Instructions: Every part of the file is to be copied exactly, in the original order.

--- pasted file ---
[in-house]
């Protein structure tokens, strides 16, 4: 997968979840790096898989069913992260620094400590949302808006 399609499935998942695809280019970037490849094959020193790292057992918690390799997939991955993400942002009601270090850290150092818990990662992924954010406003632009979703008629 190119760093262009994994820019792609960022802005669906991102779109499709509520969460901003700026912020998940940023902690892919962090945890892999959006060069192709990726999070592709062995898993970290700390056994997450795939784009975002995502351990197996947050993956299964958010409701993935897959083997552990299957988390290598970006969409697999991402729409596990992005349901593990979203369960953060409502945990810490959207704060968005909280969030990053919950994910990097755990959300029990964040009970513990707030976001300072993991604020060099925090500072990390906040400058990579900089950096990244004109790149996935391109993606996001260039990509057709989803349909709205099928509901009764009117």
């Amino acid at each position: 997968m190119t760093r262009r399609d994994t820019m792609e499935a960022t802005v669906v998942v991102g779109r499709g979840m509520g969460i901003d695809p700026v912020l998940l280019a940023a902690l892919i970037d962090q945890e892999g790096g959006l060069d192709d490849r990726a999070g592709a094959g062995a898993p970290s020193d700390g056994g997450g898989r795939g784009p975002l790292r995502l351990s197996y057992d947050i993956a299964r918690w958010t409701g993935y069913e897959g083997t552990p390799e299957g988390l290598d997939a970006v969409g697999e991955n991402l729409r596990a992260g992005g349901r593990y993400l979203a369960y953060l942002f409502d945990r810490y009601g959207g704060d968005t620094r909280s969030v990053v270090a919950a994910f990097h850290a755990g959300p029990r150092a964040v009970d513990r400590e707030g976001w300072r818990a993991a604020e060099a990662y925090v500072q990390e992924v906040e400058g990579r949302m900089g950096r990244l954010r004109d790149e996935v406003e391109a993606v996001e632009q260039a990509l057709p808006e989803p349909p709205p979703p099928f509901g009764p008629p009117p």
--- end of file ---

[in-house]
């Protein structure tokens, strides 16, 4: 997968979840790096898989069913992260620094400590949302808006 399609499935998942695809280019970037490849094959020193790292057992918690390799997939991955993400942002009601270090850290150092818990990662992924954010406003632009979703008629 190119760093262009994994820019792609960022802005669906991102779109499709509520969460901003700026912020998940940023902690892919962090945890892999959006060069192709990726999070592709062995898993970290700390056994997450795939784009975002995502351990197996947050993956299964958010409701993935897959083997552990299957988390290598970006969409697999991402729409596990992005349901593990979203369960953060409502945990810490959207704060968005909280969030990053919950994910990097755990959300029990964040009970513990707030976001300072993991604020060099925090500072990390906040400058990579900089950096990244004109790149996935391109993606996001260039990509057709989803349909709205099928509901009764009117």
């Amino acid at each position: 997968m190119t760093r262009r399609d994994t820019m792609e499935a960022t802005v669906v998942v991102g779109r499709g979840m509520g969460i901003d695809p700026v912020l998940l280019a940023a902690l892919i970037d962090q945890e892999g790096g959006l060069d192709d490849r990726a999070g592709a094959g062995a898993p970290s020193d700390g056994g997450g898989r795939g784009p975002l790292r995502l351990s197996y057992d947050i993956a299964r918690w958010t409701g993935y069913e897959g083997t552990p390799e299957g988390l290598d997939a970006v969409g697999e991955n991402l729409r596990a992260g992005g349901r593990y993400l979203a369960y953060l942002f409502d945990r810490y009601g959207g704060d968005t620094r909280s969030v990053v270090a919950a994910f990097h850290a755990g959300p029990r150092a964040v009970d513990r400590e707030g976001w300072r818990a993991a604020e060099a990662y925090v500072q990390e992924v906040e400058g990579r949302m900089g950096r990244l954010r004109d790149e996935v406003e391109a993606v996001e632009q260039a990509l057709p808006e989803p349909p709205p979703p099928f509901g009764p008629p009117p």